Slash Boxes
NOTE: use Perl; is on undef hiatus. You can read content, but you can't post it. More info will be forthcoming forthcomingly.

All the Perl that's Practical to Extract and Report

use Perl Log In

Log In

[ Create a new account ]

samtregar (2699)

  (email not shown publicly)

Journal of samtregar (2699)

Thursday March 23, 2006
05:39 PM

Why your code might break on Fedora Core 5

[ #29085 ]
I'm sure there are other reasons, but this one struck me as rather aggregious:

   $ export FOO=bar
   $ echo $FOO
   $ sudo bash -c 'echo $FOO'


That's right, sudo no longer passes through environment variables by default. I don't know about you, but this seems quite likely to bite lots of code I write. I often do environment setup (PERL5LIB, PATH, directory roots, etc) and then run a sub-process as another user via sudo. I'm expecting a flood of reports of problems from DBD::Oracle users as they find that ORA_HOME mysteriously stopped working when the upgrade to FC5.

The fix is easy, just undo the change discussed here:

I like Josh Bresser's comment about this change:

as long as there is a release note about it, it will only surprise the people who don't read the release notes

I guess that's true. Only problem is, it wasn't put in the release notes!


PS: Shout out to Michael Peters for tracking this one down.

The Fine Print: The following comments are owned by whoever posted them. We are not responsible for them in any way.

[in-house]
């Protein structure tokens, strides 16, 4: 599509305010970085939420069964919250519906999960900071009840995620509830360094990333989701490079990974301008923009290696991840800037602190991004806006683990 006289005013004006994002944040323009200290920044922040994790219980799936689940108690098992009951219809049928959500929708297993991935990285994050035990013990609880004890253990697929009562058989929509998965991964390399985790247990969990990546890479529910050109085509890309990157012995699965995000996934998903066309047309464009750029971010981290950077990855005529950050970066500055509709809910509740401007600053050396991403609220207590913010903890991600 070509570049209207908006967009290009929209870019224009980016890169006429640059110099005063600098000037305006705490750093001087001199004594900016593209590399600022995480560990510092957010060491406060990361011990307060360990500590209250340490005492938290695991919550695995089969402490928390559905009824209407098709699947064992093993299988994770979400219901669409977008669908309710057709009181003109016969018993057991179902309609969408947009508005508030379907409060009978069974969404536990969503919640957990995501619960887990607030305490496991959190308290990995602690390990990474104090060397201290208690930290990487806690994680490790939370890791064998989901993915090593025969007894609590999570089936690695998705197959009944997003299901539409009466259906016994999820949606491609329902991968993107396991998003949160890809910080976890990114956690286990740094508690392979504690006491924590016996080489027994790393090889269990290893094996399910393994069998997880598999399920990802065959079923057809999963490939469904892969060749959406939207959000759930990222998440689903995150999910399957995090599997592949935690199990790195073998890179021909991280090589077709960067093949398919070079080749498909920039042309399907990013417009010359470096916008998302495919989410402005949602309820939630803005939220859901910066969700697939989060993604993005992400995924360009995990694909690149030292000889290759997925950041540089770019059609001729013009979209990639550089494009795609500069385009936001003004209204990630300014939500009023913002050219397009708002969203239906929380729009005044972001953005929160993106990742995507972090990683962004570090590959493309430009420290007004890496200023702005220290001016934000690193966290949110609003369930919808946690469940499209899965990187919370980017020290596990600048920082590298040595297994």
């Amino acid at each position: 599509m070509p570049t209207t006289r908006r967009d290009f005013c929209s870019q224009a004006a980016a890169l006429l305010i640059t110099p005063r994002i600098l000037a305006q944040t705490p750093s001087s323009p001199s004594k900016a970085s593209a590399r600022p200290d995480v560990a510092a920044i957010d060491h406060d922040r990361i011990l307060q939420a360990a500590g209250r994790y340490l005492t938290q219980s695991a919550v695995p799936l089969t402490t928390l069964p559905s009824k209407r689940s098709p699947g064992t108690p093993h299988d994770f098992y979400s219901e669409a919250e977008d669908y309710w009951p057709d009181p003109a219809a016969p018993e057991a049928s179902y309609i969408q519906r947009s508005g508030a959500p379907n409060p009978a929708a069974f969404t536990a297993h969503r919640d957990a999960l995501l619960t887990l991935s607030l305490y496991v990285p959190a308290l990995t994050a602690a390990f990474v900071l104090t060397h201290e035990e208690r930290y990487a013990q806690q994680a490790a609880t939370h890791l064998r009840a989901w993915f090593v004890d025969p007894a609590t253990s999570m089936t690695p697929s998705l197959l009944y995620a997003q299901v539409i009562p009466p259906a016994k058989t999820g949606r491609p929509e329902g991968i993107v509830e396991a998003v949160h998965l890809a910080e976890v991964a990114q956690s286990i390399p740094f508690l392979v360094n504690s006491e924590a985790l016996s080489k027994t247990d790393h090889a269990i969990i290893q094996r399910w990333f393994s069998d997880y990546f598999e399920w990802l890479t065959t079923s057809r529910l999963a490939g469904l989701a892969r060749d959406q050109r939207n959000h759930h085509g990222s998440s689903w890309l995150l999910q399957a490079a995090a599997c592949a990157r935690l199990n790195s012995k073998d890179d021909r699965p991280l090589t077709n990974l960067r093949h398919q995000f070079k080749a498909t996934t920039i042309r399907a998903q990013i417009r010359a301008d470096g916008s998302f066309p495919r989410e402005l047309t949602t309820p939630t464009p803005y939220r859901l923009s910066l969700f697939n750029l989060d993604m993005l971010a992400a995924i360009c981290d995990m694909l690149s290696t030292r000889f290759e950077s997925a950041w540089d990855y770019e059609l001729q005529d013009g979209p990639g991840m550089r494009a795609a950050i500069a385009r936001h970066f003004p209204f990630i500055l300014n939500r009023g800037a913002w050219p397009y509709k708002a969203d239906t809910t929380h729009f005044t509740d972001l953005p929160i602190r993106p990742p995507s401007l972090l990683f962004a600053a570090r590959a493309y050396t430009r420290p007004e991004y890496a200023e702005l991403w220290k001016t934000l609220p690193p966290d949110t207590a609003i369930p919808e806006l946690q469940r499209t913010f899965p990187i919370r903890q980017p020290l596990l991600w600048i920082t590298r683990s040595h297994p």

More | Login | Reply
Loading... please wait.
  • IIRC PERL5LIB and the like are always stripped out, and you can't disable this, for obvious security reasons.
    • Well, not on FC3, thank god:

         $ export PERL5LIB=foo
         $ sudo bash -c 'echo $PERL5LIB'

      As far as doing this for "security reasons", meh. Giving a user sudo access is just asking for a security elevation attack. Making it a little harder by restricting environment vars isn't buying all that much.


      • I strongly disagree with that. sudo 1.6.8p12 blocks PERL5LIB and PERL5OPT (and ENV, BASH_ENV, SHELLOPTS, etc., see env.c in the sources.) If you don't do that, you can't give sudo access to any program written in perl without the risk of it loading untrusted code (e.g. via PERL5OPT=-MNasty::Module), even if this Perl program is a very simple, taint-checked and carefully crafted script.
        • You strongly disagree with what exactly? My statement was a statement of fact regarding Fedora Core 3 and whatever version of sudo is running there (I'd check but I'm on a Windows box at the moment). I think I've demonstrated that what I said was true. Is there something wrong with the way I'm testing perhaps?


  • A Debian Security Upgrade made this change for us. It turns out that the easiest way to get around this is to define the correct behaviour in the sudoers [] file.
    Defaults env_reset
    Defaults env_keep="MYVAR MYOTHERVAR"
    That makes it pretty explicit what's required.


  • Now I understand why running sudo perl -MCPAN -e shell would end up with root owned files in my normal user home directory. And it also accounts for gpg problems with Module::Signature (~/.gpg/ owned by someone else). Basically after sudo everything still thinks $HOME is the normal user's directory not ~root/.
    • Actually it's related but slightly different. If you want $HOME to be set to the target user's home directory (rather than passing throught the calling user's $HOME) then you want to use either the 'set_home' or 'always_set_home' options described in 'man sudoers'.